By: Rev. Dawn Houser
This deeply moving story written by Rev. Dawn Houser, who serves Aitkin UMC and Emily UMC, recounts how members of Aitkin UMC embraced the opportunity to be the heart, hands, and feet of Jesus Christ in their community and live out Jesus' command to love God and love neighbor. By venturing outside of their comfort zone and welcoming a homeless man who literally showed up on their doorstep last Christmas, they built a lasting friendship, shared Christ's love, and inspired this former stranger to develop a relationship with God.
It was Saturday, December 9, 2017. I was working in my office, preparing for worship on the second Sunday of Advent. At about 11:30 a.m., the church doorbell rang. A stranger was standing outside—a young man. He was so cold that he could hardly talk. He asked, “Can I come in and just warm up?” We stood just inside the door and talked. I asked this young man’s name. For the purposes of this story, we will call him Jim.
I must admit, my “mom radar” came out! I had a million questions: Who are you? Where do you live? Why are you walking around in this cold? Where did you come from? I learned that Jim was a 35-year-old hungry, homeless father of four in recovery from drugs and alcohol. He was not from Aitkin. I asked him where he would be staying that evening. He told me he didn’t know but was trying to work something out. I sent him to the sheriff’s department to see if they could help him out with some Salvation Army funds for a hotel room for a couple of days. As he left, I told him to get in touch with me if they couldn’t help him. He told me he would see me for church in the morning. I immediately thought, “I’ve heard that before.”
Forty-five minutes later, as I was picking up a few groceries, my cell phone rang. It was Jim. The sheriff’s department would not help him because he was a single man with no children in need of assistance. His children were with their mother. I told him I would meet him at a local hotel and pay for one night’s stay there.
Jim thanked me and again told me he would be in church the next morning. Being a pessimist, I thought to myself, “I’ll believe it when I see it.” As I thought about why I was helping him, it occurred to me that this is not an opportunity to grow the church by one more warm body but to be the heart, hands, and feet of Christ in the world. After all, isn’t that what Advent is all about? Besides, I was more concerned with planting a seed in this young man’s life. It only took a five-minute conversation to realize that he was hurting in a way that the average person would not recognize.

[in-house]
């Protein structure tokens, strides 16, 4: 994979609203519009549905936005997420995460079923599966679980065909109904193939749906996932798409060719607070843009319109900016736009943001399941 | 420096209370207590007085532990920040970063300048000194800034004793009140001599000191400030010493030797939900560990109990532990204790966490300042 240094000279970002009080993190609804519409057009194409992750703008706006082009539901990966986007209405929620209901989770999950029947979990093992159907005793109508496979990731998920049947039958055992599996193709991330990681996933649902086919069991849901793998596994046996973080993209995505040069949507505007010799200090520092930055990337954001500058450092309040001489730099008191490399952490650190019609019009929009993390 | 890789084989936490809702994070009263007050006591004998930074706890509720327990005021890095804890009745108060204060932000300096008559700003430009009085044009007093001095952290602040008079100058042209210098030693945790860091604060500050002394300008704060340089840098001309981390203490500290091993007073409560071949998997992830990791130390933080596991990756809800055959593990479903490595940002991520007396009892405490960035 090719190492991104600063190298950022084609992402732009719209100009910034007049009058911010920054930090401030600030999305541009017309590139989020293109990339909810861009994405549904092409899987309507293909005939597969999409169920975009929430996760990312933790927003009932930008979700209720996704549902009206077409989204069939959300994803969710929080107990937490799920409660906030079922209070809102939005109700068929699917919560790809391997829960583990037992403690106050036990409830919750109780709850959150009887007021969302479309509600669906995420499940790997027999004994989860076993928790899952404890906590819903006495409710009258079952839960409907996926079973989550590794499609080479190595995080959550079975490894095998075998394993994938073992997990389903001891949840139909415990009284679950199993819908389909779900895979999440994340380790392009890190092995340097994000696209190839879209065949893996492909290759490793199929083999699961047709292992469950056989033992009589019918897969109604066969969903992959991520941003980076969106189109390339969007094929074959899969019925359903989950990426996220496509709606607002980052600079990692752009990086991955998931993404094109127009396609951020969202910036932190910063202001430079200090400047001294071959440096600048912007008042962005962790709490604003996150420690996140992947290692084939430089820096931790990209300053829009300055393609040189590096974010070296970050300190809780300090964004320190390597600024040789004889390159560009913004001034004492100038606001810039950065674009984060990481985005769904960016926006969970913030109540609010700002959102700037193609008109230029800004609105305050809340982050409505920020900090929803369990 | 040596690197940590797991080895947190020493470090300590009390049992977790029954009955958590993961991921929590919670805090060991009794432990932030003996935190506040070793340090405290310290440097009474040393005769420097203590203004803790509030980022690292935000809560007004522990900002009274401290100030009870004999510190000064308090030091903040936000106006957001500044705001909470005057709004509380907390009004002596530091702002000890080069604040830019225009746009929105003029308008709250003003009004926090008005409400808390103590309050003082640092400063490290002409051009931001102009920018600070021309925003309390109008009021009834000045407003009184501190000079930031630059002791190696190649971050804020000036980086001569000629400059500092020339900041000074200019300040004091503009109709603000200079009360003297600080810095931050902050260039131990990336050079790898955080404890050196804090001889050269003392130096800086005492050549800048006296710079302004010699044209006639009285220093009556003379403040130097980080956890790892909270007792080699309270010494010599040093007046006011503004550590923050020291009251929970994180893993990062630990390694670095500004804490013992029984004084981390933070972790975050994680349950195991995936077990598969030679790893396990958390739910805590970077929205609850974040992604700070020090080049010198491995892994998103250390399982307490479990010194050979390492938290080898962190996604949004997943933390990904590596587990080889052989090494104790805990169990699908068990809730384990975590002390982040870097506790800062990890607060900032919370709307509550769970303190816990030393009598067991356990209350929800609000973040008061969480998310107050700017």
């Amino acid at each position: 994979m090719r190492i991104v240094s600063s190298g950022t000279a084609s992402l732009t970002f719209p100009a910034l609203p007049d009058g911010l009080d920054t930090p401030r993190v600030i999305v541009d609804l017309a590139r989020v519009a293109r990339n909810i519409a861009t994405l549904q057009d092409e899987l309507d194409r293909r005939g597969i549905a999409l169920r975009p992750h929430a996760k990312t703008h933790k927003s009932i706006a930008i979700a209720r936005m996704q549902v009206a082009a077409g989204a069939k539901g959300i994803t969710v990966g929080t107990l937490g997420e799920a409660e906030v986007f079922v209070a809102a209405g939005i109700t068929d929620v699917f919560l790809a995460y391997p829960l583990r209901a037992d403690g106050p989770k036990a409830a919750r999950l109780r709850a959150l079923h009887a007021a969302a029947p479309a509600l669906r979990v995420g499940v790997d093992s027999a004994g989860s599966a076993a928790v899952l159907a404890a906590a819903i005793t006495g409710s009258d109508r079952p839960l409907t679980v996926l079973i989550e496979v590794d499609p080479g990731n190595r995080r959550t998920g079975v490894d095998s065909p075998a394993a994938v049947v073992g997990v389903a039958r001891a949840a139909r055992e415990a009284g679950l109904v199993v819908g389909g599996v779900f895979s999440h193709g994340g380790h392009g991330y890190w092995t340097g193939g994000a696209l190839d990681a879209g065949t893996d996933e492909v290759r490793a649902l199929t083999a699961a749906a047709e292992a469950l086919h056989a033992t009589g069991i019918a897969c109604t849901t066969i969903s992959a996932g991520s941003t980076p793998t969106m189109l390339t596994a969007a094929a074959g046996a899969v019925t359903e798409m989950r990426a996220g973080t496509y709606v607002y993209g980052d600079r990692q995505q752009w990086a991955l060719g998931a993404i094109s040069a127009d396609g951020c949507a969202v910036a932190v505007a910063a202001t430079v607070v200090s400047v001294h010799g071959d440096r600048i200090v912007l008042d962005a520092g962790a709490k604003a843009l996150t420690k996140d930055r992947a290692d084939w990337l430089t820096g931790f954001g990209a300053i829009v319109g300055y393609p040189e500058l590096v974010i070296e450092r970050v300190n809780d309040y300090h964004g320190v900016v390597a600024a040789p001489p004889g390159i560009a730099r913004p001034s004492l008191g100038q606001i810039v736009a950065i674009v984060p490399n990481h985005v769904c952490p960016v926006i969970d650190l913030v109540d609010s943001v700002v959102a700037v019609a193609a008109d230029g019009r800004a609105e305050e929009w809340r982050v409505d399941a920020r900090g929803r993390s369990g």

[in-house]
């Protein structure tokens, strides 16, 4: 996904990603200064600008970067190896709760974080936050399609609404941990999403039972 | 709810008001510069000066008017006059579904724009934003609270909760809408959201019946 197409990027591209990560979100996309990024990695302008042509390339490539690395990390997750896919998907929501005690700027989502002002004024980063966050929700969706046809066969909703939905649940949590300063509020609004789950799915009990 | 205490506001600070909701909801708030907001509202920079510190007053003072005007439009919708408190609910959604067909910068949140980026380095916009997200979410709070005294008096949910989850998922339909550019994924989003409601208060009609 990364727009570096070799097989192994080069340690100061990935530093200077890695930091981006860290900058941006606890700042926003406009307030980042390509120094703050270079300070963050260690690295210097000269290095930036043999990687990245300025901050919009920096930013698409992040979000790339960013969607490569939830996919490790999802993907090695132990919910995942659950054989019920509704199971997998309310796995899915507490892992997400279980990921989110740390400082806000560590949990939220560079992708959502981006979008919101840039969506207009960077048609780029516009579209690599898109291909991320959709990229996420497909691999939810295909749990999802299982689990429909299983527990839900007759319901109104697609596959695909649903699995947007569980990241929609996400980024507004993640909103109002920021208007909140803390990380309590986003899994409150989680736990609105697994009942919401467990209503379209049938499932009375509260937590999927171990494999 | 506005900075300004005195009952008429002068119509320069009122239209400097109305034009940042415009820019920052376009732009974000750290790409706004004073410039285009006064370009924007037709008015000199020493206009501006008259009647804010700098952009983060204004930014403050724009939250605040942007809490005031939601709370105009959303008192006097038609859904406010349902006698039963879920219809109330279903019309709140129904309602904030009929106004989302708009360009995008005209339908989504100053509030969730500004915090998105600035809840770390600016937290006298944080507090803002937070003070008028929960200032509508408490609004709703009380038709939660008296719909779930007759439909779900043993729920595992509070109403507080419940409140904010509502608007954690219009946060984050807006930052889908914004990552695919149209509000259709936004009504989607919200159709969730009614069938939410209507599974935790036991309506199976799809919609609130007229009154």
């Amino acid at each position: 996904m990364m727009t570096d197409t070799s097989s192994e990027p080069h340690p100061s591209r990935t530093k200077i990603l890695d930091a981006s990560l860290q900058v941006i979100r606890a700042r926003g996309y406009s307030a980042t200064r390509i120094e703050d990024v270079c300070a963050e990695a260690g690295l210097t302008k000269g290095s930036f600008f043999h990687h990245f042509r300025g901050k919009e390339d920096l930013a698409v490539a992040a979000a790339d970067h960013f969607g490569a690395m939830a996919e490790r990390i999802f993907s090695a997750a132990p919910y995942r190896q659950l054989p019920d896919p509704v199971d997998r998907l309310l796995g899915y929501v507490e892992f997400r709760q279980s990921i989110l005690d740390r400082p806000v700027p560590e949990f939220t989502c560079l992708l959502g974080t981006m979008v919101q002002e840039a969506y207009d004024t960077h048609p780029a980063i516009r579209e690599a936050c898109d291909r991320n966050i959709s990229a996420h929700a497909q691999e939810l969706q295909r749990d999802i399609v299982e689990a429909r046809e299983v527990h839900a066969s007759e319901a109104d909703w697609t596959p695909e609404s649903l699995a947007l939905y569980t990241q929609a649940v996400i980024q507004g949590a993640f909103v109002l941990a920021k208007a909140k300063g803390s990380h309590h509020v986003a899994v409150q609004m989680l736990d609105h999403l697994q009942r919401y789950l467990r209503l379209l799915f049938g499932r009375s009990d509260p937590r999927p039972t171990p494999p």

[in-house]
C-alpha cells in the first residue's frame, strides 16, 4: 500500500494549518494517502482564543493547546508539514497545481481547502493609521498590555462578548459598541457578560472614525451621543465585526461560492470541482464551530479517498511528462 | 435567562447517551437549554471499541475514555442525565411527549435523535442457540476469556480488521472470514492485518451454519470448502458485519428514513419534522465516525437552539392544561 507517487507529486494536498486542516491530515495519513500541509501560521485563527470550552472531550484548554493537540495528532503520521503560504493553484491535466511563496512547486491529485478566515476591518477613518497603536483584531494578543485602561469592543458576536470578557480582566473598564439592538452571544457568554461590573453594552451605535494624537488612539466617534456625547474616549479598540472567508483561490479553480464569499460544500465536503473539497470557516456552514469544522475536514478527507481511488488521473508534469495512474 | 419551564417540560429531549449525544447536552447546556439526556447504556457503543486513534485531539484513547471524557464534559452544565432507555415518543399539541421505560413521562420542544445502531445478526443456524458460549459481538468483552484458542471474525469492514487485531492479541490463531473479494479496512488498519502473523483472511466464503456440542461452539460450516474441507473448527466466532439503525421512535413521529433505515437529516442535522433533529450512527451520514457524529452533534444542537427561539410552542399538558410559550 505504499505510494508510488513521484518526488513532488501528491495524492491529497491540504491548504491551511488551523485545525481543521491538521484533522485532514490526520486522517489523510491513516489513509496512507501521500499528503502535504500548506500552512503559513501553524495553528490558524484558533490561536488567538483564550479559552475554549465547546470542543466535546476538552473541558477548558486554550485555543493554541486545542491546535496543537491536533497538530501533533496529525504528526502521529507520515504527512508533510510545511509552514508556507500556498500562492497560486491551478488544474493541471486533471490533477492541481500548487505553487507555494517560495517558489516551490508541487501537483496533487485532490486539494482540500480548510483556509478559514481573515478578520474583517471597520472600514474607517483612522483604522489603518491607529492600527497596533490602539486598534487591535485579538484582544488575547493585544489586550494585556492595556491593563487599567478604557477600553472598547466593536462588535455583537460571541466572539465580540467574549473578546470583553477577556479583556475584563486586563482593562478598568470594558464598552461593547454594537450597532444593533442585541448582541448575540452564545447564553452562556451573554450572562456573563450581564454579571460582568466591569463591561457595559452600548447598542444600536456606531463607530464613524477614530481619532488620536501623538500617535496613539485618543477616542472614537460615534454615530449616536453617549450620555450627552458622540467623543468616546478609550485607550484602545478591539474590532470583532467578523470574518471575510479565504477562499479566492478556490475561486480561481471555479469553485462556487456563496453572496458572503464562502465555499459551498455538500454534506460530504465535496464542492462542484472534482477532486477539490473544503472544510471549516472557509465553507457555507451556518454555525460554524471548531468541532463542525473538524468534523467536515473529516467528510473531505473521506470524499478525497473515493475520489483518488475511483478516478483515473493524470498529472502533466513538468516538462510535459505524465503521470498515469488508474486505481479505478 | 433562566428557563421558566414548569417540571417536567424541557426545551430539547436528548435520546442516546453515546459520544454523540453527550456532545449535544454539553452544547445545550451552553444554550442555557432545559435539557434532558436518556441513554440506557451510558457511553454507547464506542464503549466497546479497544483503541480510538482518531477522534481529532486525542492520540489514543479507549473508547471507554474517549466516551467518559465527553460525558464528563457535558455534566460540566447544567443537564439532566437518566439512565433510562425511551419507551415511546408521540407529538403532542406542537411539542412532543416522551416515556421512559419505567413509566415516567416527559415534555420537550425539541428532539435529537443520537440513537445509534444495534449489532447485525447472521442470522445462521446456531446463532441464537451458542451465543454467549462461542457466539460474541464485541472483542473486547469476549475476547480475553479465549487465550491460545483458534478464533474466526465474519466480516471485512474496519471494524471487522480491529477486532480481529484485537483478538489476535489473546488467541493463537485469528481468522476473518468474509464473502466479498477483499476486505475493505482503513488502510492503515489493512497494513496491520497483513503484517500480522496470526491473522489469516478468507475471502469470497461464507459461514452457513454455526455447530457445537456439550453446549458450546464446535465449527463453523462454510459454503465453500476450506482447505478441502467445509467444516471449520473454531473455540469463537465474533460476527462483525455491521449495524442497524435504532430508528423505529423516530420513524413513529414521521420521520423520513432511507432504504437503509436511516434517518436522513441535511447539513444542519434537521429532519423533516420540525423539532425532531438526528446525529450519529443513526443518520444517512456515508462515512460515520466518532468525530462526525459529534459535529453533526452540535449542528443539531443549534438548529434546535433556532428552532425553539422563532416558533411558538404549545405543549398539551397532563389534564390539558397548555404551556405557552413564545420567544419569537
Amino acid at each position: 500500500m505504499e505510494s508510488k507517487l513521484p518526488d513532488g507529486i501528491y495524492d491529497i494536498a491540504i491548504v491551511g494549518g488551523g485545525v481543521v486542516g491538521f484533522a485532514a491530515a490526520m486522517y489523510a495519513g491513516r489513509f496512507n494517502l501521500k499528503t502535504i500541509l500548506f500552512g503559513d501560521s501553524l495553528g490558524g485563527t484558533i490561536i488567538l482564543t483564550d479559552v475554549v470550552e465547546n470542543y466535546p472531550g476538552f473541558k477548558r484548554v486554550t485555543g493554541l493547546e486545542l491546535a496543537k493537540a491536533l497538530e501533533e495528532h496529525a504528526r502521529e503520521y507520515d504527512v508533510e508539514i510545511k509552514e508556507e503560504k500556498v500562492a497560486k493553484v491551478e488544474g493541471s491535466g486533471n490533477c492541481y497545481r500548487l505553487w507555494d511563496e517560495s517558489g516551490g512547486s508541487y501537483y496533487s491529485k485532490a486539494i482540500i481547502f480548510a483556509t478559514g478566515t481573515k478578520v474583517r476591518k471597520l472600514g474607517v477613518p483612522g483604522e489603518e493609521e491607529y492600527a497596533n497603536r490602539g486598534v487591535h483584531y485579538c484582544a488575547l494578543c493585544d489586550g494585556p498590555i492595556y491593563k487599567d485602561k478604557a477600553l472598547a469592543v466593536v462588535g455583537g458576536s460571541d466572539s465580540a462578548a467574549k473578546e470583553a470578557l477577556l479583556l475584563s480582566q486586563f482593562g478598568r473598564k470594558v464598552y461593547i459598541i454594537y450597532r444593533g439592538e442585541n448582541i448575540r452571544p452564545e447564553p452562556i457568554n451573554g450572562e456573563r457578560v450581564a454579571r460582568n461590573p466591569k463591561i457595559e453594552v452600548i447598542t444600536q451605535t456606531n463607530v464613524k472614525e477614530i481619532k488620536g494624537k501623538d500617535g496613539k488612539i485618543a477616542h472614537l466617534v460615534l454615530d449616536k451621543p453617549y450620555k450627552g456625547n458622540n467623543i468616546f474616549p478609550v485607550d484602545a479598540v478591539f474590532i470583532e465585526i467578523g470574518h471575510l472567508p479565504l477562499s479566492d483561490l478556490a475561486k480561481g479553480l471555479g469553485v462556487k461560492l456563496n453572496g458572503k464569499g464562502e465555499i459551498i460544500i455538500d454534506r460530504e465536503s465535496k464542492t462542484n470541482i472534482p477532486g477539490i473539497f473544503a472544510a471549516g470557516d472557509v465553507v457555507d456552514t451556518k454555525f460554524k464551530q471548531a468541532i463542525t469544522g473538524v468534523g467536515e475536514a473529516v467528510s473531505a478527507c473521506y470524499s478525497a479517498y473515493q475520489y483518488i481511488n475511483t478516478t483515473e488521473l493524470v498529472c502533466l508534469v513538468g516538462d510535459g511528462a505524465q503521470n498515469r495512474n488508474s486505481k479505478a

The next morning, I was in the pulpit and ready to begin the service at 10:30 a.m. At 10:31, in walked Jim. I was shocked to see him there. He was cleaned-up and looked refreshed. But I was concerned: When the service was over, how would the congregation receive and react to him? I hoped he wouldn’t share too many details about himself. I was afraid that would scare them off.
When the service ended, many people introduced themselves to Jim and invited him to fellowship time. I was amazed to discover him talking with an entire table filled with active members of the congregation. He was sharing all kinds of details about his life and his predicament.
After everyone left, I asked Jim what his plan was for the night. That table full of congregation members had given him $70 to pay for another night’s stay at the hotel, which was $55, and dinner. I was amazed and filled with joy at their generosity! They had passed the test of hospitality as far as I was concerned. As their pastor, I was so proud to say that I belonged to them.
On our way out the door, I asked Jim: What about tomorrow and the rest of the week? He said he had to take it one day at a time, and I told him if he was in a bind the next night to contact me.